Mark Smith was more than a wrestler for me. He was more than a talent inside the ring. He was a friend. From the moment I met him in 1999 at All Pro Wrestling in Hayward, I have been amazed by his strength, conditioning, endurance and power. I helped him become a "heel" in the business by becoming a manager as he donned a mask and became the mysterious and awe-inspiring force known as "Super Destroyer 2000". Then when we left APW and joined Pro Wrestling Iron, I became their No.1 enemy by winning the PWI Heavyweight title, and I was in a position to try and find the right wrestler to defeat them for the title, this that I finally got to see with Malachi in 2003.
From there, Mark traveled to Puerto Rico, Japan, and even Ring of Honor, where he achieved the kind of national notoriety that made him a star. But he also suffered a terrible tragedy when he was one of six men in the ring when Japanese legend Misawa suffered a fatal fall and heart attack, dying right there in front of him. Mark was one of the few people I knew who could make a living from his wrestling abilities, but he never let that get into his head.
He was one of the most down to earth people, the real people I have ever known in my life. To me he was the noblest of warriors and stood up for what was right both in the ring and in the locker room. He was a trusted and valued member of every jurisdiction he worked for.
Mark 'The Bison Smith, more than a super destroyer
But above all, he was my friend.
Nine years later, and I still think about you all the time, Mark. And I probably will for the rest of my life. We will always miss you, Mark "Bison" Smith. Rest in peace my friend.
Tribute to Mark "The Bison" Smith
By Buddy Sotello
Buddy sotello started in 1999 working for the All-Pro Wrestling Federation in Hayward, California. He moved to Pro Wrestling Iron there to handle wrestlers on that feed. Several years later, PWI closed because the directors all went their separate ways, but in 2006 Buddy helped form the successful new federation known as California Championship Wrestling.
A VERY SPECIAL fight & Everything Coast 2 Coast with Buddy Sotello and Evan Ginzburg - 9 years of Buddy Sotello Tribute to Mark "The Bison" Smith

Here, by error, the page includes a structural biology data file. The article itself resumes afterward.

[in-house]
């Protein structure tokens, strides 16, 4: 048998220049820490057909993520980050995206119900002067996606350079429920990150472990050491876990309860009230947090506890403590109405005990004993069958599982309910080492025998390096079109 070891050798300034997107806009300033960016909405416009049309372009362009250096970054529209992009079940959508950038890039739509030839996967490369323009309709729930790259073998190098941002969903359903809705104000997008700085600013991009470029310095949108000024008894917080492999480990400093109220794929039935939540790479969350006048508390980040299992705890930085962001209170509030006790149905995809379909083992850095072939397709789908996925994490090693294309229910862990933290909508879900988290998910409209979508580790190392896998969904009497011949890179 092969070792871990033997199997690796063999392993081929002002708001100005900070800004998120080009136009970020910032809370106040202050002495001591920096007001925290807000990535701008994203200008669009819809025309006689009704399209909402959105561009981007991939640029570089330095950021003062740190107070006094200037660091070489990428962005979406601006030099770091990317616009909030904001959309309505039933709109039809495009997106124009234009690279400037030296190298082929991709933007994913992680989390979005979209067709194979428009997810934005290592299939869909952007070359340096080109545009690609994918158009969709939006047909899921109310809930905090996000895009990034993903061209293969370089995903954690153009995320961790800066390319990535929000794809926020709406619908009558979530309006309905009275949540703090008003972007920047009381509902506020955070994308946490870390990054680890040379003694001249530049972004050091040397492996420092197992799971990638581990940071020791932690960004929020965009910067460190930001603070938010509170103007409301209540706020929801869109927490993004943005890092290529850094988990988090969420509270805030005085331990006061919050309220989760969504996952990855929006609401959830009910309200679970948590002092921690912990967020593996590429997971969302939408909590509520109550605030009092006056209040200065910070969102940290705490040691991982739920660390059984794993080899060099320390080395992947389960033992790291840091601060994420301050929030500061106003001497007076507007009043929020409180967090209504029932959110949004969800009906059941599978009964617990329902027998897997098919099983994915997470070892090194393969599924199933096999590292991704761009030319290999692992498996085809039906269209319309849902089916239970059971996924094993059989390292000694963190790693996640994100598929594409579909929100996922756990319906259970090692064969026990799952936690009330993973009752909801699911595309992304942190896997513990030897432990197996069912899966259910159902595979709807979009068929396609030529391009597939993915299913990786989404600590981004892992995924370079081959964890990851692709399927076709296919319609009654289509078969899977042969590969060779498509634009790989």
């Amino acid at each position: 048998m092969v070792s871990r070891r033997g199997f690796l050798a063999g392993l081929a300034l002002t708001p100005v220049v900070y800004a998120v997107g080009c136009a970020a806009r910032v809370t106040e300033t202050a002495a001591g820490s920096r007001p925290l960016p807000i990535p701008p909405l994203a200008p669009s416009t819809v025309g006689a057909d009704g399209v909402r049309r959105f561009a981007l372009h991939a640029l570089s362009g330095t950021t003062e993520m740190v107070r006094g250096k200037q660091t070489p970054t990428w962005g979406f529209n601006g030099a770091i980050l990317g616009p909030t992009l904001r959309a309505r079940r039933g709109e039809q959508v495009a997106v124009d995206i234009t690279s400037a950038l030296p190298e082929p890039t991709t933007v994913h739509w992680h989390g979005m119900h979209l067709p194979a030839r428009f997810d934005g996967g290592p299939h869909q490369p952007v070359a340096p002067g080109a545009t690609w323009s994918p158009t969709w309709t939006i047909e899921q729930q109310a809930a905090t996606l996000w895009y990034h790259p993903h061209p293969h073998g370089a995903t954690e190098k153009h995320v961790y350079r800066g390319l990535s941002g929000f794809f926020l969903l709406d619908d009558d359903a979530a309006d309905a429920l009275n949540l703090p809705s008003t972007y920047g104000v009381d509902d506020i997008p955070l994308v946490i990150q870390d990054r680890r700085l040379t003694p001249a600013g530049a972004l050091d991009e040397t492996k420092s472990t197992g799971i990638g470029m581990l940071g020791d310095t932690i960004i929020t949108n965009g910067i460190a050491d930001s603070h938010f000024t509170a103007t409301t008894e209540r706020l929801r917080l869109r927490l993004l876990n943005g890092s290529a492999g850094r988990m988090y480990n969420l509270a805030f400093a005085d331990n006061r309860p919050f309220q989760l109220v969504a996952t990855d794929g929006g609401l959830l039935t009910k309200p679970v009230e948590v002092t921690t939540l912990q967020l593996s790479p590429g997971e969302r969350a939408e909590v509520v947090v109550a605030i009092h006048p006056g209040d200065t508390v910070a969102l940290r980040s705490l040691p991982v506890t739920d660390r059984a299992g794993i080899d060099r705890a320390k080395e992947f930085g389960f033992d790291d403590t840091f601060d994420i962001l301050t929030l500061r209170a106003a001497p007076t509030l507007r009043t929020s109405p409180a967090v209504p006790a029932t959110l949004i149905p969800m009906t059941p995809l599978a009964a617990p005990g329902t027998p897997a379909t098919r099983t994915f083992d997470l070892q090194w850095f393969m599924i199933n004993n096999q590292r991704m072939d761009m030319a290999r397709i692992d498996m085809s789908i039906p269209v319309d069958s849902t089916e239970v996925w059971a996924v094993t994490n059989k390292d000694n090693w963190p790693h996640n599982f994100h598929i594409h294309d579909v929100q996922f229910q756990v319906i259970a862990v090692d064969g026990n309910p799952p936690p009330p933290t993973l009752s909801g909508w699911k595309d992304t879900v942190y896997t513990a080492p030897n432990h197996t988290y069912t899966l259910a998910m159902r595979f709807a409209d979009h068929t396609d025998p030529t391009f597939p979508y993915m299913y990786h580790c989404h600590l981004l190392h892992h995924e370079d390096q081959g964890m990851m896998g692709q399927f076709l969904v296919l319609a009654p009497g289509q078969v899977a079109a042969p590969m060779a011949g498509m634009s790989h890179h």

“Scream” vedette David Arquette has an extreme volonté that almost cost him his life — professional wrestling.
Two years ago, Arquette faced off against ex-con Nick Gage in a deathmatch, the most hardcore style where the wrestlers swing chairs, baseball bats and the like.
With blood gushing from his neck, Arquette gets up and tries to pin Gage but can’t. He jumps out of the ring, holding his neck. Then, he climbs back in and smacks Gage with a folding chair. After a couple of minutes, though, Arquette is the one who gets pinned.
“It nearly cost me my life, ” Arquette told the Star of the match. “I was in way over my head. I was about half an inch from death…”
Arquette decided to go back into the ring after fellow pro wrestler Jack Perry, the son of late actor Luke Perry, assured him that he wasn’t bleeding to death. Perry is the one who took Arquette to the hospital.
Arquette told the Star : “I could hear Luke but I couldn’t see him, ” Arquette told the Star. “I said : ‘Luke is it pumping ? ’ because I was worried I was bleeding out and he said : ‘No it’s not pumping. ’ I knew at that point I wasn’t dying immediately, I could try to finish the match. ”
Arquette has had a lifelong love affair with wrestling, which is traced in a new documentary, “You Cannot Kill David Arquette. ” The film tells of how Arquette has spent the past two decades trying to earn back the respect of the wrestling world — after he won the World Championship Wrestling heavyweight title as a publicity stunt for his movie “Ready to Rumble. ”
In those years, the 49-year-old Arquette has battled heart problems and drug addiction. After the Gage match, Arquette’s wife, Christine, told him : “I just feel like you want to die, ” the actor recalled.
“I don’t want to die but life is painful, ” Arquette told the Star. “If you have addiction issues like I do there’s an element in the back of your head that the addict is literally trying to kill you. You have to find ways to deal with it so you don’t continue to kill yourself, either slowly or quickly. ”
For Arquette, wrestling helped him deal with the deaths of Luke Perry, a close friend who died of a stroke, and his transgender sister, Alexis, who died of a heart attack.
“Losing someone is really painful but a few things have happened to make me feel we are all much more connected, ” Arquette said. “For wrestling, you shave everything and at one point I was looking at my arms and it was like I was looking at Alexis’ arms, as being transgender she would shave them… For a deuxième it was like I was looking through Alexis’ eyes… I think we’re a lot more connected than any of us know. ”
Through the film, Arquette has finally learned to accept himself. “I accomplished what I set out to do, ” Arquette told the Star. “I wanted to prove I could be a wrestler. And through this whole experience, I figured out – and it’s ironic – I need to stop beating myself up. I had to stop attacking myself and be kind to myself, as corny as it sounds.